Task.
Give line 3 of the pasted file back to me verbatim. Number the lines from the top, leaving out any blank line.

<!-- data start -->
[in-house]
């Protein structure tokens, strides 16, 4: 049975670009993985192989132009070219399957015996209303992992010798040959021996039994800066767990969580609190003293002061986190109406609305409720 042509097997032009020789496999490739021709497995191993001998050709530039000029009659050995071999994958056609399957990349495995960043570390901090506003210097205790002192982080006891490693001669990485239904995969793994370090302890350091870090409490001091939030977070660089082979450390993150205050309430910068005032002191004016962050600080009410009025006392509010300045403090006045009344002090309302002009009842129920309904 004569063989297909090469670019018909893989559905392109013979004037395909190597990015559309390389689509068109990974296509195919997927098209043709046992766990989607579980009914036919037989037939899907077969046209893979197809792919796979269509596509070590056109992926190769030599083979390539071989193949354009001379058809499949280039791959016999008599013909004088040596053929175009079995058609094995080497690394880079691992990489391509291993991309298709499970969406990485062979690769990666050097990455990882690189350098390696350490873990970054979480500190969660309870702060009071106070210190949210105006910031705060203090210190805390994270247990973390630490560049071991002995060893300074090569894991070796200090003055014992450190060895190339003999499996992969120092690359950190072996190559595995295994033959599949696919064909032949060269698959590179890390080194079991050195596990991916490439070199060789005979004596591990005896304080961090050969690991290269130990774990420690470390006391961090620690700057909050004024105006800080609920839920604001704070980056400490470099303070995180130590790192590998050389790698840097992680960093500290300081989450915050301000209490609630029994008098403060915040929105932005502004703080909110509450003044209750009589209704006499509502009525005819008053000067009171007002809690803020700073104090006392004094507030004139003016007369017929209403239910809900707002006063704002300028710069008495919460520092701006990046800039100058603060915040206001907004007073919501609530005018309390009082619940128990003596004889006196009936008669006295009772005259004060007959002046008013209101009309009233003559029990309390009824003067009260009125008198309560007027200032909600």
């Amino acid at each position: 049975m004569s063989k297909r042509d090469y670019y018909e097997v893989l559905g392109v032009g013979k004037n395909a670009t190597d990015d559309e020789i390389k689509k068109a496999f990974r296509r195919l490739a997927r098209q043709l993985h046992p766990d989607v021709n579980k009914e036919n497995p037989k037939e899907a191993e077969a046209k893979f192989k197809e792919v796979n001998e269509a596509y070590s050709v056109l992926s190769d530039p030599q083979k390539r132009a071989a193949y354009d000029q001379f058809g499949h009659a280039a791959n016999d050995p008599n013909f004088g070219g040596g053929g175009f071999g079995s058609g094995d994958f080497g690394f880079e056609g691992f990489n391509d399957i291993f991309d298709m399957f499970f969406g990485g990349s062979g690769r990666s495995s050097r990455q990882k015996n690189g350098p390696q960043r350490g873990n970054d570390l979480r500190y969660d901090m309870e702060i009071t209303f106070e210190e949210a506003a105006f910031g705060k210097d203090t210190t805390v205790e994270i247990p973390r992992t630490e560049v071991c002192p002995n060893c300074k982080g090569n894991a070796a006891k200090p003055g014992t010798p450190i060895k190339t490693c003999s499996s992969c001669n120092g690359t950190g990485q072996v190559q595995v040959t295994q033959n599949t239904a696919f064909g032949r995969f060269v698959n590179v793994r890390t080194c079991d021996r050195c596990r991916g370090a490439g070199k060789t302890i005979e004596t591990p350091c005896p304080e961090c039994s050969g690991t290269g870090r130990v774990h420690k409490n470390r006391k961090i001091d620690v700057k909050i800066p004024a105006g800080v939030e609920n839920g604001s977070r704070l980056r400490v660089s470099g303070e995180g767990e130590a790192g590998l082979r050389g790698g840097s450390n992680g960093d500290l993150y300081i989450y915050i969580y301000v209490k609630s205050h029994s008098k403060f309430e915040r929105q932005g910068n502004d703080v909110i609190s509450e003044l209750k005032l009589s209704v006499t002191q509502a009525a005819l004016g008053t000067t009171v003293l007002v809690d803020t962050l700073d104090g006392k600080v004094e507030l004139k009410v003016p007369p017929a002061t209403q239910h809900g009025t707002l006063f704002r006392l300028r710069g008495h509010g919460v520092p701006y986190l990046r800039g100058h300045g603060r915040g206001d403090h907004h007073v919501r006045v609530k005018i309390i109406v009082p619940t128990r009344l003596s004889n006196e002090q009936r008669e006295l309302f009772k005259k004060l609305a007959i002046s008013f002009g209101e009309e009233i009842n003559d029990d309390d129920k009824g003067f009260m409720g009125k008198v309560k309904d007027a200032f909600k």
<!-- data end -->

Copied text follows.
């Amino acid at each position: 049975m004569s063989k297909r042509d090469y670019y018909e097997v893989l559905g392109v032009g013979k004037n395909a670009t190597d990015d559309e020789i390389k689509k068109a496999f990974r296509r195919l490739a997927r098209q043709l993985h046992p766990d989607v021709n579980k009914e036919n497995p037989k037939e899907a191993e077969a046209k893979f192989k197809e792919v796979n001998e269509a596509y070590s050709v056109l992926s190769d530039p030599q083979k390539r132009a071989a193949y354009d000029q001379f058809g499949h009659a280039a791959n016999d050995p008599n013909f004088g070219g040596g053929g175009f071999g079995s058609g094995d994958f080497g690394f880079e056609g691992f990489n391509d399957i291993f991309d298709m399957f499970f969406g990485g990349s062979g690769r990666s495995s050097r990455q990882k015996n690189g350098p390696q960043r350490g873990n970054d570390l979480r500190y969660d901090m309870e702060i009071t209303f106070e210190e949210a506003a105006f910031g705060k210097d203090t210190t805390v205790e994270i247990p973390r992992t630490e560049v071991c002192p002995n060893c300074k982080g090569n894991a070796a006891k200090p003055g014992t010798p450190i060895k190339t490693c003999s499996s992969c001669n120092g690359t950190g990485q072996v190559q595995v040959t295994q033959n599949t239904a696919f064909g032949r995969f060269v698959n590179v793994r890390t080194c079991d021996r050195c596990r991916g370090a490439g070199k060789t302890i005979e004596t591990p350091c005896p304080e961090c039994s050969g690991t290269g870090r130990v774990h420690k409490n470390r006391k961090i001091d620690v700057k909050i800066p004024a105006g800080v939030e609920n839920g604001s977070r704070l980056r400490v660089s470099g303070e995180g767990e130590a790192g590998l082979r050389g790698g840097s450390n992680g960093d500290l993150y300081i989450y915050i969580y301000v209490k609630s205050h029994s008098k403060f309430e915040r929105q932005g910068n502004d703080v909110i609190s509450e003044l209750k005032l009589s209704v006499t002191q509502a009525a005819l004016g008053t000067t009171v003293l007002v809690d803020t962050l700073d104090g006392k600080v004094e507030l004139k009410v003016p007369p017929a002061t209403q239910h809900g009025t707002l006063f704002r006392l300028r710069g008495h509010g919460v520092p701006y986190l990046r800039g100058h300045g603060r915040g206001d403090h907004h007073v919501r006045v609530k005018i309390i109406v009082p619940t128990r009344l003596s004889n006196e002090q009936r008669e006295l309302f009772k005259k004060l609305a007959i002046s008013f002009g209101e009309e009233i009842n003559d029990d309390d129920k009824g003067f009260m409720g009125k008198v309560k309904d007027a200032f909600k």